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I have 2 questions about continuous-time Markov Chain.

Let's consider the following example.

Be $\{X(t),t\geq 0\}$ a continuous time Markov chain with state space $S_X=\{1, 2, 3\}$ and the following transition matrix \begin{equation*} Q = \begin{pmatrix} -4& 2 & 2\\1.5 & -2.5 & 1 \\ 0&1&-1\end{pmatrix}\end{equation*} Finally, we have $X(0)=3$.

I would like to know how to compute 2 differents probabilities.

First, the probability that the chain is in the state 1 just after the second jump. About this one, I've noticed that the only path from 3 to 1 is to go from 3 to 2 to 1. However, I don't have any idea about how to compute this.

Also, the probability that the chain stays in state 3 until time t=1. I have no idea how to do this. Cause you give me some hint ?

Thanking you all in advance !

N.B. : I never had any courses about continuous time markov chain, and I found the books about this subject not helpful, so sorry if my questions are a little dumb.

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A useful concept in the analysis of time-homogeneous CTMCs is the decomposition into the jump chain and holding times. The jump chain is a DTMC (discrete time Markov chain) with transition probability $p_{ij}=\frac{q_{ij}}{-q_{ii}}$ for $j \neq i$, $p_{ii}=0$. The holding times are independent exponential random variables with rate parameter $-q_{ii}$ (where $i$ is the state that you are currently waiting at).

As for what these actually do, the value of the jump chain at the discrete time $n$ tells you where you are at after $n$ jumps have occurred. Knowing the values of the jump chain, the holding times tell you how long you wait between jumps.

The jump chain answers your first question. Technically what you're asked to get is an entry of the matrix $P^2$. But as you pointed out, you're looking at two jumps, you're starting at 3 and the first jump from $3$ is always to $2$. So you can really just read the answer off from $Q$ without any matrix multiplication.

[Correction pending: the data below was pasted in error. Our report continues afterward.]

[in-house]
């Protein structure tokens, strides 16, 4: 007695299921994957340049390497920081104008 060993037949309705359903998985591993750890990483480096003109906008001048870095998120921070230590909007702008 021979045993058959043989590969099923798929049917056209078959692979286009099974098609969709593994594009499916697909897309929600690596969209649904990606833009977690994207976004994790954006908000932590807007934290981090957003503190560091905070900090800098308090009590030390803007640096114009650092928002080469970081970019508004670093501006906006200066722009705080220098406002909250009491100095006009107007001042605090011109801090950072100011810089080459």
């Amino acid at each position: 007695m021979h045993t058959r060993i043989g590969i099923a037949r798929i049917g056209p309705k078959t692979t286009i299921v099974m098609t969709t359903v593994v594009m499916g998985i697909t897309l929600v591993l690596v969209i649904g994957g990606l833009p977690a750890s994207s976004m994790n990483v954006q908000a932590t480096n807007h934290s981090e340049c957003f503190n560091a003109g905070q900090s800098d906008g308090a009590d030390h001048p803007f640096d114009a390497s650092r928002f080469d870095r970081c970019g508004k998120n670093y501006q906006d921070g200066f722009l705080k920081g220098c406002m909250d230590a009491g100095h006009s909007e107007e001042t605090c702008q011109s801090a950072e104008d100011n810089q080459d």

The holding times answer your second question.

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  • $\begingroup$ Thanks for your answer ! If I understand well, the first answer should be $\displaystyle\frac{3}{5}$. For the second one, it means that the time I stay in state 3 follows an exponential distribution with parameter 1, so the probability that after 1 minute I'm still in state 3 is $e^{-q_{33}*1} = e^{-1}$ ? Thanks again for your help $\endgroup$ Commented Oct 14, 2021 at 11:56
  • $\begingroup$ @ArthurBoivert That's right. $\endgroup$
    – Ian
    Commented Oct 14, 2021 at 12:55
  • $\begingroup$ thanks for your help !! $\endgroup$ Commented Oct 14, 2021 at 12:57
  • $\begingroup$ I just have one dumb question, for my second question how do you write the probability mathematically ? Is $P(X(1)=3\vert X(0)=3)=1-F_{T_3}(1) = e^{-1}$ where $T_3$ is the holding time for state 3 is correct ? $\endgroup$ Commented Oct 15, 2021 at 9:17
  • $\begingroup$ @ArthurBoivert The LHS the probability that you're at $3$ at time $1$ given that you started there, regardless of what steps you took along the way. The RHS is the probability that you never left. It's possible, albeit somewhat unlikely in this particular case, that you did several jumps along the way, so the LHS is somewhat larger. $\endgroup$
    – Ian
    Commented Oct 15, 2021 at 13:28

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